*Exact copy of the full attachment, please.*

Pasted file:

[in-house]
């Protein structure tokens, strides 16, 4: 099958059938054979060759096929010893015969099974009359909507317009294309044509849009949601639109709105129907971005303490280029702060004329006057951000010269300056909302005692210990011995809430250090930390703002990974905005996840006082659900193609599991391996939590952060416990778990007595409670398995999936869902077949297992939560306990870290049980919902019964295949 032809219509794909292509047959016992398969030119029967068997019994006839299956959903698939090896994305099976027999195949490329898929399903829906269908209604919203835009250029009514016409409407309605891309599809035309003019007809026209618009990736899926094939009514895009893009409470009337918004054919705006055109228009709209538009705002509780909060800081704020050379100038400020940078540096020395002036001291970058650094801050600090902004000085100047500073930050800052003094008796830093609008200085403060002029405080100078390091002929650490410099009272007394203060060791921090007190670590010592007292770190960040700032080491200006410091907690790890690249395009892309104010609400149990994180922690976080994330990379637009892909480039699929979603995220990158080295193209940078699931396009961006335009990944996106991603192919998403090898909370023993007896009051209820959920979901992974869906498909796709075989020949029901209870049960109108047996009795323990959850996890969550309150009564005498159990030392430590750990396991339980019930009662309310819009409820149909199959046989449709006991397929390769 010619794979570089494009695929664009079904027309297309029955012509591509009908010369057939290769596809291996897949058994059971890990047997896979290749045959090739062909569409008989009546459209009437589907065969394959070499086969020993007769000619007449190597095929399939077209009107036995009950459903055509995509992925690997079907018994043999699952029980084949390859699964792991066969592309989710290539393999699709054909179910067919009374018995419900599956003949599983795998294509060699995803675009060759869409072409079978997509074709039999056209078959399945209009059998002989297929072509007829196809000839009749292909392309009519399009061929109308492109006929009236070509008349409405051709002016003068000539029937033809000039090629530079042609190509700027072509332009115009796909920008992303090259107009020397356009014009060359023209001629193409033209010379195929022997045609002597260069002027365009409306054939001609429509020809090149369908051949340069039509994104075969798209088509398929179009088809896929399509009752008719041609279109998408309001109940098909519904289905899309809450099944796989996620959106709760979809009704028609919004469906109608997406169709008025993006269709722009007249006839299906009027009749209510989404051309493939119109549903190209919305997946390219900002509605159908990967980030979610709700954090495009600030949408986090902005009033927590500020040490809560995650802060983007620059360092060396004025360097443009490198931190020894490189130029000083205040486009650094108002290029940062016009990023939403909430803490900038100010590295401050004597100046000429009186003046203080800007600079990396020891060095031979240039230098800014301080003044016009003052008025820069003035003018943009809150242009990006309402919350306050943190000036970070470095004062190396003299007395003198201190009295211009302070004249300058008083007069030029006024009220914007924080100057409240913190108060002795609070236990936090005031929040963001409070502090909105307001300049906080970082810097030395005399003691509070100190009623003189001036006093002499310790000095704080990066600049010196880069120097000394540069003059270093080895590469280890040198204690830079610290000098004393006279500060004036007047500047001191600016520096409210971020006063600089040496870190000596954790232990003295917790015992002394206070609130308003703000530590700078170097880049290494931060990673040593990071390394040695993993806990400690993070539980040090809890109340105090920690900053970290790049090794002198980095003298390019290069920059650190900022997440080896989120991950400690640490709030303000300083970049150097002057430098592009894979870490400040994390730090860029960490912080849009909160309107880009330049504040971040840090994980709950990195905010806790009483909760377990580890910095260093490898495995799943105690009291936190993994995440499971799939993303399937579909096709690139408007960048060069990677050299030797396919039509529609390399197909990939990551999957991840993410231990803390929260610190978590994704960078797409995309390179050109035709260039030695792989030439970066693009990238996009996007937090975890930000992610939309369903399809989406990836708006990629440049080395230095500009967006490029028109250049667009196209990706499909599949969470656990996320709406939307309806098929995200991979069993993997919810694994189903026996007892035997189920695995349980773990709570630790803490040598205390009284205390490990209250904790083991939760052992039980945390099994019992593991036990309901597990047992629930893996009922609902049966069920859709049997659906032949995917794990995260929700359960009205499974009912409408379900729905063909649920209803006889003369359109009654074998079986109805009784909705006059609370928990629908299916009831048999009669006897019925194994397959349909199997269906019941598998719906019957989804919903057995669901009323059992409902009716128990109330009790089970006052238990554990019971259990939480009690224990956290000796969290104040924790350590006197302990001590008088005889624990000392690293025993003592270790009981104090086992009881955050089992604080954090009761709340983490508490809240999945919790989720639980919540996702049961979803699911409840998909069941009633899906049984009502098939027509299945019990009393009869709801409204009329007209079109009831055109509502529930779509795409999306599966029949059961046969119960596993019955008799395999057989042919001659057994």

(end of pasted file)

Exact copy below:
[in-house]
């Protein structure tokens, strides 16, 4: 099958059938054979060759096929010893015969099974009359909507317009294309044509849009949601639109709105129907971005303490280029702060004329006057951000010269300056909302005692210990011995809430250090930390703002990974905005996840006082659900193609599991391996939590952060416990778990007595409670398995999936869902077949297992939560306990870290049980919902019964295949 032809219509794909292509047959016992398969030119029967068997019994006839299956959903698939090896994305099976027999195949490329898929399903829906269908209604919203835009250029009514016409409407309605891309599809035309003019007809026209618009990736899926094939009514895009893009409470009337918004054919705006055109228009709209538009705002509780909060800081704020050379100038400020940078540096020395002036001291970058650094801050600090902004000085100047500073930050800052003094008796830093609008200085403060002029405080100078390091002929650490410099009272007394203060060791921090007190670590010592007292770190960040700032080491200006410091907690790890690249395009892309104010609400149990994180922690976080994330990379637009892909480039699929979603995220990158080295193209940078699931396009961006335009990944996106991603192919998403090898909370023993007896009051209820959920979901992974869906498909796709075989020949029901209870049960109108047996009795323990959850996890969550309150009564005498159990030392430590750990396991339980019930009662309310819009409820149909199959046989449709006991397929390769 010619794979570089494009695929664009079904027309297309029955012509591509009908010369057939290769596809291996897949058994059971890990047997896979290749045959090739062909569409008989009546459209009437589907065969394959070499086969020993007769000619007449190597095929399939077209009107036995009950459903055509995509992925690997079907018994043999699952029980084949390859699964792991066969592309989710290539393999699709054909179910067919009374018995419900599956003949599983795998294509060699995803675009060759869409072409079978997509074709039999056209078959399945209009059998002989297929072509007829196809000839009749292909392309009519399009061929109308492109006929009236070509008349409405051709002016003068000539029937033809000039090629530079042609190509700027072509332009115009796909920008992303090259107009020397356009014009060359023209001629193409033209010379195929022997045609002597260069002027365009409306054939001609429509020809090149369908051949340069039509994104075969798209088509398929179009088809896929399509009752008719041609279109998408309001109940098909519904289905899309809450099944796989996620959106709760979809009704028609919004469906109608997406169709008025993006269709722009007249006839299906009027009749209510989404051309493939119109549903190209919305997946390219900002509605159908990967980030979610709700954090495009600030949408986090902005009033927590500020040490809560995650802060983007620059360092060396004025360097443009490198931190020894490189130029000083205040486009650094108002290029940062016009990023939403909430803490900038100010590295401050004597100046000429009186003046203080800007600079990396020891060095031979240039230098800014301080003044016009003052008025820069003035003018943009809150242009990006309402919350306050943190000036970070470095004062190396003299007395003198201190009295211009302070004249300058008083007069030029006024009220914007924080100057409240913190108060002795609070236990936090005031929040963001409070502090909105307001300049906080970082810097030395005399003691509070100190009623003189001036006093002499310790000095704080990066600049010196880069120097000394540069003059270093080895590469280890040198204690830079610290000098004393006279500060004036007047500047001191600016520096409210971020006063600089040496870190000596954790232990003295917790015992002394206070609130308003703000530590700078170097880049290494931060990673040593990071390394040695993993806990400690993070539980040090809890109340105090920690900053970290790049090794002198980095003298390019290069920059650190900022997440080896989120991950400690640490709030303000300083970049150097002057430098592009894979870490400040994390730090860029960490912080849009909160309107880009330049504040971040840090994980709950990195905010806790009483909760377990580890910095260093490898495995799943105690009291936190993994995440499971799939993303399937579909096709690139408007960048060069990677050299030797396919039509529609390399197909990939990551999957991840993410231990803390929260610190978590994704960078797409995309390179050109035709260039030695792989030439970066693009990238996009996007937090975890930000992610939309369903399809989406990836708006990629440049080395230095500009967006490029028109250049667009196209990706499909599949969470656990996320709406939307309806098929995200991979069993993997919810694994189903026996007892035997189920695995349980773990709570630790803490040598205390009284205390490990209250904790083991939760052992039980945390099994019992593991036990309901597990047992629930893996009922609902049966069920859709049997659906032949995917794990995260929700359960009205499974009912409408379900729905063909649920209803006889003369359109009654074998079986109805009784909705006059609370928990629908299916009831048999009669006897019925194994397959349909199997269906019941598998719906019957989804919903057995669901009323059992409902009716128990109330009790089970006052238990554990019971259990939480009690224990956290000796969290104040924790350590006197302990001590008088005889624990000392690293025993003592270790009981104090086992009881955050089992604080954090009761709340983490508490809240999945919790989720639980919540996702049961979803699911409840998909069941009633899906049984009502098939027509299945019990009393009869709801409204009329007209079109009831055109509502529930779509795409999306599966029949059961046969119960596993019955008799395999057989042919001659057994």